Basic Concepts That Apply to All Pastoral Care Teams
According to the model we have developed at River Road Unitarian Church, several concepts that are basic to Pastoral Care Teams regardless of the size of the church or the background of the members of the Pastoral Care Team.
Our model is based on a team concept, meaning team supervision, team support and problem solving. The team meets twice a month to go over all the work being done and to discuss each new person being helped. Team members exchange ideas as to how to help the person in need and how to support each other. When the problems are complex or time consuming two-three team members work together.
Pastoral Care Teams we believe, should start with a Mission Statement. The Mission Statement defines what the team promises to do and its relationship with the church. The goals of the Pastoral Care Team should be based on several items: the size of the Pastoral care team in relation to the size of the church, the professional background or training of the members of the team, and the needs of the congregation. If the team has no one who is professionally trained in the mental health or counseling area, the Team should not take on the responsibility of helping people who have emotional problems or family crises. Someone trained on the Team or the minister needs to handle emotional problems or ones that require mental health judgment. Our Team triage is done by someone with mental health training. so that people who need emotional support are assigned only to those members of the Team who have a background in this area. We do not do counseling, therapy, or give advice. We occasionally refer to individual or group therapy.
Based on the following criteria church or Team size, background and time availability of Team member, church needs, also other programs in the church that can support the work of the Team (as Neighborhoods), we suggest that you select a few programs to begin. Included are ten programs we have set up: choose what best suits your needs. Start small and add to them later.
If you have a team in a small church with no minister, send cards for birthdays anniversaries, illness, births, and deaths. Or you can also deliver meals at the time of illness, birth, or death. Just doing a few programs well and consistently will change the attitude of your church community. If you have a church with a large community of older people you might want to visit people in the hospital or nursing home. Also a Medical Equipment Loan Program might be appropriate. In a church with a young population, respite care and meals for new mother, might be most helpful River Road is a large urban church with a wide age range of membership so we try to provide comprehensive services for all ages.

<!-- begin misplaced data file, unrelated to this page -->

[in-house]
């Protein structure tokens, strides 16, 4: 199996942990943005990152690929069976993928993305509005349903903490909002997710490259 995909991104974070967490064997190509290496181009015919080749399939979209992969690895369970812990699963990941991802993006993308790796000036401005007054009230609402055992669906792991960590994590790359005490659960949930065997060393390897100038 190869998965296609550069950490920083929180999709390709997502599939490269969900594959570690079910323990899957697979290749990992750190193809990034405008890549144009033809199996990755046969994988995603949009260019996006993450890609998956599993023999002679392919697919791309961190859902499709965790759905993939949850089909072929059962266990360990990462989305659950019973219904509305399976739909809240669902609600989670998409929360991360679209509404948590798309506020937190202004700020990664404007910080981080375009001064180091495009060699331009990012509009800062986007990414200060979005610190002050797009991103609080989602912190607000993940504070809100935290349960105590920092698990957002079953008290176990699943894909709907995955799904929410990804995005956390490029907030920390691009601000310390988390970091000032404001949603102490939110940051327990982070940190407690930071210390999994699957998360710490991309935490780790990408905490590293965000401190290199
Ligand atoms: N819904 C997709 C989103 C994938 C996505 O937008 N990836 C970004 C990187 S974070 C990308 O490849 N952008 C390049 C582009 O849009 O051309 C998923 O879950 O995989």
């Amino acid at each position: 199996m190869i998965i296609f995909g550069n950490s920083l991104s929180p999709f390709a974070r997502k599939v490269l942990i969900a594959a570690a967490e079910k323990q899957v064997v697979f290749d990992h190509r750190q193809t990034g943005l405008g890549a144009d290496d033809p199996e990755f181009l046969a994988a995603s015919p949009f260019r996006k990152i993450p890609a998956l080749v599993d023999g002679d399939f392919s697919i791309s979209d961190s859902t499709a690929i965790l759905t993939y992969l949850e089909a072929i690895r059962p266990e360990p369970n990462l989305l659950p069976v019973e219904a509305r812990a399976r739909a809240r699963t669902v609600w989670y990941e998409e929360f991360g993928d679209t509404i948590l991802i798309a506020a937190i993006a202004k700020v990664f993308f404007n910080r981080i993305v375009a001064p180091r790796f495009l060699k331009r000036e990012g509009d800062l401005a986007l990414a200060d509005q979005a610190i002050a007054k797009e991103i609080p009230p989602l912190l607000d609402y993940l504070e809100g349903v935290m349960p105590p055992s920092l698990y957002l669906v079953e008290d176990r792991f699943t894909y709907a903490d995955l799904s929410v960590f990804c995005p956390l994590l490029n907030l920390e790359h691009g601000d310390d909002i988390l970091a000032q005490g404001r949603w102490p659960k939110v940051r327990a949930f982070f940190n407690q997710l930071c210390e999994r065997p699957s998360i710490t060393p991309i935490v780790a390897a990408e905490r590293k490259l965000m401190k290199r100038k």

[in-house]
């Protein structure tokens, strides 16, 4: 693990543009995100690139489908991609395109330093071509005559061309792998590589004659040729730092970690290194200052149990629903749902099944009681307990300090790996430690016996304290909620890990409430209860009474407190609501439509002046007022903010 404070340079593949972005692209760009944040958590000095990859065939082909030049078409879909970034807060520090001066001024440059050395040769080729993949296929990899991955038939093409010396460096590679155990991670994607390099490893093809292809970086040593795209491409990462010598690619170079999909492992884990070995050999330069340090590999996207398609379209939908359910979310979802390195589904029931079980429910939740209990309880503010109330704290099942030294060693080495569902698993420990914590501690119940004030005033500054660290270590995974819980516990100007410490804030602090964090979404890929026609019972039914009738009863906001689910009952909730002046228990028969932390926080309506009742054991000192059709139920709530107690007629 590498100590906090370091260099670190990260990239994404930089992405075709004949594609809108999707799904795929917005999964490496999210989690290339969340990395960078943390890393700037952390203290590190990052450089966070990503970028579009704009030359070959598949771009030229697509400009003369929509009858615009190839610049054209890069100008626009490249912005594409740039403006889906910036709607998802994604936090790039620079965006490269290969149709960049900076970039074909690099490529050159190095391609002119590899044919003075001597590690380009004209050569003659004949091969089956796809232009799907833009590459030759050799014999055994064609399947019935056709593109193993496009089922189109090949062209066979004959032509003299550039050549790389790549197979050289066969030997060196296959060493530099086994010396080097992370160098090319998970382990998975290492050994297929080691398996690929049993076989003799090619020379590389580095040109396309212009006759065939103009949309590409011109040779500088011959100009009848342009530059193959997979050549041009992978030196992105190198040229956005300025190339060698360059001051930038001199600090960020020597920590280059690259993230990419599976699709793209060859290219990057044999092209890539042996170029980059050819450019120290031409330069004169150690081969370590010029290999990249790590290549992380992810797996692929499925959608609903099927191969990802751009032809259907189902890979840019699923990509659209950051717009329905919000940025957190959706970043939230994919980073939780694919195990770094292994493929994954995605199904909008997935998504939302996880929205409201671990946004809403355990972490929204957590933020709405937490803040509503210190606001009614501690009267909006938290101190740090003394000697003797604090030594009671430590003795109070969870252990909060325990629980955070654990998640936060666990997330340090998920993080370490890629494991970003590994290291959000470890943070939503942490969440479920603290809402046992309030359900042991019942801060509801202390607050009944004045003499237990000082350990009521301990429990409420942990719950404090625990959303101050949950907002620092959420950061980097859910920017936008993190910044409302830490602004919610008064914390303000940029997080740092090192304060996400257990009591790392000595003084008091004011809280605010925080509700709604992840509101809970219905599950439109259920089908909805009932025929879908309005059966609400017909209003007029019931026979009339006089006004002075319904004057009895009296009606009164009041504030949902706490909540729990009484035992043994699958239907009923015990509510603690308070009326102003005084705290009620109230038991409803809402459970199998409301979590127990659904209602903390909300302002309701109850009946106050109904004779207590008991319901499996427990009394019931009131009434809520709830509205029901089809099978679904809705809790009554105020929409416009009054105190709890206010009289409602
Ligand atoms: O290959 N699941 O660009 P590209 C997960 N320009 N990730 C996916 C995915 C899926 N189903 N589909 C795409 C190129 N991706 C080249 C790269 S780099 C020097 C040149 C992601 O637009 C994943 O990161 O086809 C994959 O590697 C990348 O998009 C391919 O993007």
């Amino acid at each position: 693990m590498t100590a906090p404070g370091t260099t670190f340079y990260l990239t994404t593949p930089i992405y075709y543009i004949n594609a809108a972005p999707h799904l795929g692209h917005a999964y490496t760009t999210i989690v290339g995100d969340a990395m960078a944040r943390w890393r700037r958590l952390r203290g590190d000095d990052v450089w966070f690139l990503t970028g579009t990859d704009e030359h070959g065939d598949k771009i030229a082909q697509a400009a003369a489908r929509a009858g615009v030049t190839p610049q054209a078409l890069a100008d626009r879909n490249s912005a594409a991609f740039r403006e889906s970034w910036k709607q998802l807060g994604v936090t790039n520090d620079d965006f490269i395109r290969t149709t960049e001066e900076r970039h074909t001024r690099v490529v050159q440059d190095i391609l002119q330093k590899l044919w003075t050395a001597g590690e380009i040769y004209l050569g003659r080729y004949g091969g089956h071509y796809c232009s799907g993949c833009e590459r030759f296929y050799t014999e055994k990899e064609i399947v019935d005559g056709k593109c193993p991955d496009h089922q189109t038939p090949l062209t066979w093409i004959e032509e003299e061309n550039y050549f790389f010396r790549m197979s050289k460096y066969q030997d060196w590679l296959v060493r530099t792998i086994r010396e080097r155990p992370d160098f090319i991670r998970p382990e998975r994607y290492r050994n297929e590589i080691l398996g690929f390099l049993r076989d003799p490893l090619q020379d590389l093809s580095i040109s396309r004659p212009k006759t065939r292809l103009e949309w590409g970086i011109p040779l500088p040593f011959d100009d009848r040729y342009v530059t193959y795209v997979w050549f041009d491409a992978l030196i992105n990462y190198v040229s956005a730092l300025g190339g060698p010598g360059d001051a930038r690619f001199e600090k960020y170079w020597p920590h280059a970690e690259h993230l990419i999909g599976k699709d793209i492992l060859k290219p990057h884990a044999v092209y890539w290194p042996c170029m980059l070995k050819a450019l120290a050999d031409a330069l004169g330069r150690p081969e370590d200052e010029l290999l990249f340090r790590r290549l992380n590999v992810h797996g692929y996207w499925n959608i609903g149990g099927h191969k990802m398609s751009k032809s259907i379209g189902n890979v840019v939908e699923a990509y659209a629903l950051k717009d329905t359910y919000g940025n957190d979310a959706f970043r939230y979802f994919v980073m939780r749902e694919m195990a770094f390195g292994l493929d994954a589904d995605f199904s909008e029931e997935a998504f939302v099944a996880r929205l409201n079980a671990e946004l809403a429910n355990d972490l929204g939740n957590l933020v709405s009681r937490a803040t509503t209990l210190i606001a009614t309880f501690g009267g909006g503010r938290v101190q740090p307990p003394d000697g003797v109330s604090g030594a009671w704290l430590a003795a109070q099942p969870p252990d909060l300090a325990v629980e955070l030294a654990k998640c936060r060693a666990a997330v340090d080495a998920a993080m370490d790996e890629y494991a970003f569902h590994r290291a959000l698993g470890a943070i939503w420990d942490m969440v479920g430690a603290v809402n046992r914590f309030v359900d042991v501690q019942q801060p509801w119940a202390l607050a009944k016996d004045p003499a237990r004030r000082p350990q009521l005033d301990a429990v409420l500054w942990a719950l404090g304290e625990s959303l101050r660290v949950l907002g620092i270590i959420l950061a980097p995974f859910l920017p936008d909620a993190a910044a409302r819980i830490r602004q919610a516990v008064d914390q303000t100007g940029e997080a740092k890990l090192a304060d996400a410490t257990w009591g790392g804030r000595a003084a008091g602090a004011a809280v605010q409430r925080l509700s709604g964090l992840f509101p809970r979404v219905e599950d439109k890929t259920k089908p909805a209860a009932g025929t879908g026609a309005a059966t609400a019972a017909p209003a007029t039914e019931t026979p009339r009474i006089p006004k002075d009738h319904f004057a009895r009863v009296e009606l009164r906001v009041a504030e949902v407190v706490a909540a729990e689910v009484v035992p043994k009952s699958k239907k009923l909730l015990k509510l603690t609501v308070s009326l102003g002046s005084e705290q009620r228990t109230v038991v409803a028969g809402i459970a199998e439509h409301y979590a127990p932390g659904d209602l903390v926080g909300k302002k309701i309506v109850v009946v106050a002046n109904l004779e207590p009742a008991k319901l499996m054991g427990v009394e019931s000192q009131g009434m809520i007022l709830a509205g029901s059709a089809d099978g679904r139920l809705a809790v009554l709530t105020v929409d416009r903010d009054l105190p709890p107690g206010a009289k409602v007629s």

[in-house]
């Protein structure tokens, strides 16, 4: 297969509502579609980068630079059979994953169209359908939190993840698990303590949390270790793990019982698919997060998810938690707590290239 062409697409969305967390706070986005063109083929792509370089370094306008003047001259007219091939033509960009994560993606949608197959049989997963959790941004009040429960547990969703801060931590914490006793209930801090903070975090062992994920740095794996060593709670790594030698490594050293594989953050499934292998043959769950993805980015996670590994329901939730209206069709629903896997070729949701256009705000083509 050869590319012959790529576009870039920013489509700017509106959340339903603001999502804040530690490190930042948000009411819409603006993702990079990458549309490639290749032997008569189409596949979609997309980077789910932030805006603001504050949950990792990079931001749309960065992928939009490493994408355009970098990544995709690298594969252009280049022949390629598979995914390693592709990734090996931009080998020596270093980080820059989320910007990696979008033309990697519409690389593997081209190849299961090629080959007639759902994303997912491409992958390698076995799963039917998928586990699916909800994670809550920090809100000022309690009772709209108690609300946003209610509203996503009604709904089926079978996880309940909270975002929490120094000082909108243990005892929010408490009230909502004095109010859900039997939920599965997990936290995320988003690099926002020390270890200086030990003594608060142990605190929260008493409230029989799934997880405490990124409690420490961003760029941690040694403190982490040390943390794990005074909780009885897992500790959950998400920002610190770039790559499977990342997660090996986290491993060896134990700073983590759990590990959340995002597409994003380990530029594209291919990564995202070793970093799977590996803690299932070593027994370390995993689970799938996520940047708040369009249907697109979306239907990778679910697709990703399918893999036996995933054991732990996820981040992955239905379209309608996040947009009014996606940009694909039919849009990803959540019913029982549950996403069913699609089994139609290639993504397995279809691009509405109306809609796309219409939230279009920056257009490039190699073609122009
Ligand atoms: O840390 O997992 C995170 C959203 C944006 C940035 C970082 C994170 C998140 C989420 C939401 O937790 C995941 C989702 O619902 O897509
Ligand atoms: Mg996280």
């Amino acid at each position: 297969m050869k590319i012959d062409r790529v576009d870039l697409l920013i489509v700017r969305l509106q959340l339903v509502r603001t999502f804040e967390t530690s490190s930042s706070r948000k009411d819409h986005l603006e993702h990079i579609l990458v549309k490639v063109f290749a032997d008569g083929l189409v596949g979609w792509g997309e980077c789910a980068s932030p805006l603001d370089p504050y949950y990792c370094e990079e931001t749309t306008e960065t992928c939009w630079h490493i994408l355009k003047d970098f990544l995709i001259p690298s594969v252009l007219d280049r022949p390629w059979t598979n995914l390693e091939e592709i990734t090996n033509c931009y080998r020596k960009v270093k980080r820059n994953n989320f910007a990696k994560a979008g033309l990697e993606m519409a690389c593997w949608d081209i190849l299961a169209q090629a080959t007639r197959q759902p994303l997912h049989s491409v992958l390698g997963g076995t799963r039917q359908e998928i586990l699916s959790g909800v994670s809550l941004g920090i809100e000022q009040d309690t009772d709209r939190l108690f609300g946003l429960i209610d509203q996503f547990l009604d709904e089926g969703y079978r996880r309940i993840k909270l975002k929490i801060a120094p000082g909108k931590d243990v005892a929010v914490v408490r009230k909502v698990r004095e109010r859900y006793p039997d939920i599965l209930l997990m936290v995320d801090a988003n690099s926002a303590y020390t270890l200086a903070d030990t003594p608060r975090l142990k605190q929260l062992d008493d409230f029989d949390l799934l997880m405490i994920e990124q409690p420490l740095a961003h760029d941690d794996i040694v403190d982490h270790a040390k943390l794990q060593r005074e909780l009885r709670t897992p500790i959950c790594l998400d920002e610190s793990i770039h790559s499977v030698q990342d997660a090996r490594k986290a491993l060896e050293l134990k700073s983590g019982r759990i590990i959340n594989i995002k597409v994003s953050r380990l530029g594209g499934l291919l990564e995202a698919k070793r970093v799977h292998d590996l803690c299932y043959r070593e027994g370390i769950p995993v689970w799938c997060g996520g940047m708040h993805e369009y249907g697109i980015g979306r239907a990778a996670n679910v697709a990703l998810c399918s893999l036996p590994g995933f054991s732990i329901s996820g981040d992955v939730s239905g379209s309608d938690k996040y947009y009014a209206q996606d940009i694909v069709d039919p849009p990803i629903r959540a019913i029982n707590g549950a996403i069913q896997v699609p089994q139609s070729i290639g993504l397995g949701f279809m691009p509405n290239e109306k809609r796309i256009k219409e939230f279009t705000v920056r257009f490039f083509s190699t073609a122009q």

In our church, the Neighborhoods provide meals and transportation for members who live geographically close to one another while the Pastoral Care Team acts as a coordinator of services and case managers.
We believe that what we do is a ministry. We begin our meetings with a spiritual opening and conclude our meeting with a spiritual closing. We have our own Joys and Concerns at each meeting. We help each other during time of illness or life transition. Names of new People in Need of Service (PINS) are given out at the meetings.
Whichever Team member will minister to the new PIN is determined by: how busy that Team member might be, his familiarity with the person needing help (PIN), or the person needing special expertise from a specific team member. The administrative work is done in executive committee which is made up of the coordinator and two co-coordinators. It is important to devise an administrative model or structure that can be bequeathed to succeeding team leaders.
In order to build trust and respect of the Team by the congregation, strict confidentiality must be maintained. People who receive help need to feet secure that the only people who know about their problem are the minister and members of the Pastoral Care Team.
The Team must get permission from those whom they are helping to go to the neighborhoods or other members of the church to get assistance with meals, transportation, babysitting, etc. or to put announcements in the church newsletter.